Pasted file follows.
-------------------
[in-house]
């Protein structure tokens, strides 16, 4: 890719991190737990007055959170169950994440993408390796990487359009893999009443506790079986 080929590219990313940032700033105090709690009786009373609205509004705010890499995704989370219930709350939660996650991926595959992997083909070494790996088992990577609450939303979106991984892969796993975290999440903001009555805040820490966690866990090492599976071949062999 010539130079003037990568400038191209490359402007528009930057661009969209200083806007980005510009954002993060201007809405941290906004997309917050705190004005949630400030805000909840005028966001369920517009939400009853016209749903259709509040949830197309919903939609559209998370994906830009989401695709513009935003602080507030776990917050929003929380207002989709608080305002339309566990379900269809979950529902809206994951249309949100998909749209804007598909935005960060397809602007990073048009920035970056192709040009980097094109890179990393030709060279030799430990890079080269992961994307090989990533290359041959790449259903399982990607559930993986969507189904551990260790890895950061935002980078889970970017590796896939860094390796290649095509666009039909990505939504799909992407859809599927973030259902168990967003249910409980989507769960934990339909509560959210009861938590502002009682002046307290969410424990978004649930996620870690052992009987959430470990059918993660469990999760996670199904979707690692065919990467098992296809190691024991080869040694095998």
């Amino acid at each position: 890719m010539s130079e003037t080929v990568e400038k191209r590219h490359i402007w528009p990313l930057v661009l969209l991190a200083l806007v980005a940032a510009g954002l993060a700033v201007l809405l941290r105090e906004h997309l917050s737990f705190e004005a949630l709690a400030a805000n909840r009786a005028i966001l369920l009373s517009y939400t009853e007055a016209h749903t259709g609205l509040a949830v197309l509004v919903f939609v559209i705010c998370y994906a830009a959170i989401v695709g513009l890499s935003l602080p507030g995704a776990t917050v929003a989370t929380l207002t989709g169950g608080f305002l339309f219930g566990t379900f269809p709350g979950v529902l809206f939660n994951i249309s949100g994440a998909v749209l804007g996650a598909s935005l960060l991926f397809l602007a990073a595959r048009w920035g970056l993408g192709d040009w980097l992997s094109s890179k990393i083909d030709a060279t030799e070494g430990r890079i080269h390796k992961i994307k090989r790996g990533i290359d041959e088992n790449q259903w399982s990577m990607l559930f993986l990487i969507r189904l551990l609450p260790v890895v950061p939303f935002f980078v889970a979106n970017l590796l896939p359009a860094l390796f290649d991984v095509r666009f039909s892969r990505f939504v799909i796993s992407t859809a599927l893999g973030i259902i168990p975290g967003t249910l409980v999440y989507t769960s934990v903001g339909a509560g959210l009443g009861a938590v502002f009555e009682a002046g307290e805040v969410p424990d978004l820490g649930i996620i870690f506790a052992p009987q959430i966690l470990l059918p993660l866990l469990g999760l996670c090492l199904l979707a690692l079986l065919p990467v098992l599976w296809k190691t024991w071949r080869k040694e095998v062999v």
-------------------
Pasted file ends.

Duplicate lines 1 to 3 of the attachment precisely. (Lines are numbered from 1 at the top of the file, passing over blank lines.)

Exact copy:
[in-house]
């Protein structure tokens, strides 16, 4: 890719991190737990007055959170169950994440993408390796990487359009893999009443506790079986 080929590219990313940032700033105090709690009786009373609205509004705010890499995704989370219930709350939660996650991926595959992997083909070494790996088992990577609450939303979106991984892969796993975290999440903001009555805040820490966690866990090492599976071949062999 010539130079003037990568400038191209490359402007528009930057661009969209200083806007980005510009954002993060201007809405941290906004997309917050705190004005949630400030805000909840005028966001369920517009939400009853016209749903259709509040949830197309919903939609559209998370994906830009989401695709513009935003602080507030776990917050929003929380207002989709608080305002339309566990379900269809979950529902809206994951249309949100998909749209804007598909935005960060397809602007990073048009920035970056192709040009980097094109890179990393030709060279030799430990890079080269992961994307090989990533290359041959790449259903399982990607559930993986969507189904551990260790890895950061935002980078889970970017590796896939860094390796290649095509666009039909990505939504799909992407859809599927973030259902168990967003249910409980989507769960934990339909509560959210009861938590502002009682002046307290969410424990978004649930996620870690052992009987959430470990059918993660469990999760996670199904979707690692065919990467098992296809190691024991080869040694095998």
């Amino acid at each position: 890719m010539s130079e003037t080929v990568e400038k191209r590219h490359i402007w528009p990313l930057v661009l969209l991190a200083l806007v980005a940032a510009g954002l993060a700033v201007l809405l941290r105090e906004h997309l917050s737990f705190e004005a949630l709690a400030a805000n909840r009786a005028i966001l369920l009373s517009y939400t009853e007055a016209h749903t259709g609205l509040a949830v197309l509004v919903f939609v559209i705010c998370y994906a830009a959170i989401v695709g513009l890499s935003l602080p507030g995704a776990t917050v929003a989370t929380l207002t989709g169950g608080f305002l339309f219930g566990t379900f269809p709350g979950v529902l809206f939660n994951i249309s949100g994440a998909v749209l804007g996650a598909s935005l960060l991926f397809l602007a990073a595959r048009w920035g970056l993408g192709d040009w980097l992997s094109s890179k990393i083909d030709a060279t030799e070494g430990r890079i080269h390796k992961i994307k090989r790996g990533i290359d041959e088992n790449q259903w399982s990577m990607l559930f993986l990487i969507r189904l551990l609450p260790v890895v950061p939303f935002f980078v889970a979106n970017l590796l896939p359009a860094l390796f290649d991984v095509r666009f039909s892969r990505f939504v799909i796993s992407t859809a599927l893999g973030i259902i168990p975290g967003t249910l409980v999440y989507t769960s934990v903001g339909a509560g959210l009443g009861a938590v502002f009555e009682a002046g307290e805040v969410p424990d978004l820490g649930i996620i870690f506790a052992p009987q959430i966690l470990l059918p993660l866990l469990g999760l996670c090492l199904l979707a690692l079986l065919p990467v098992l599976w296809k190691t024991w071949r080869k040694e095998v062999v």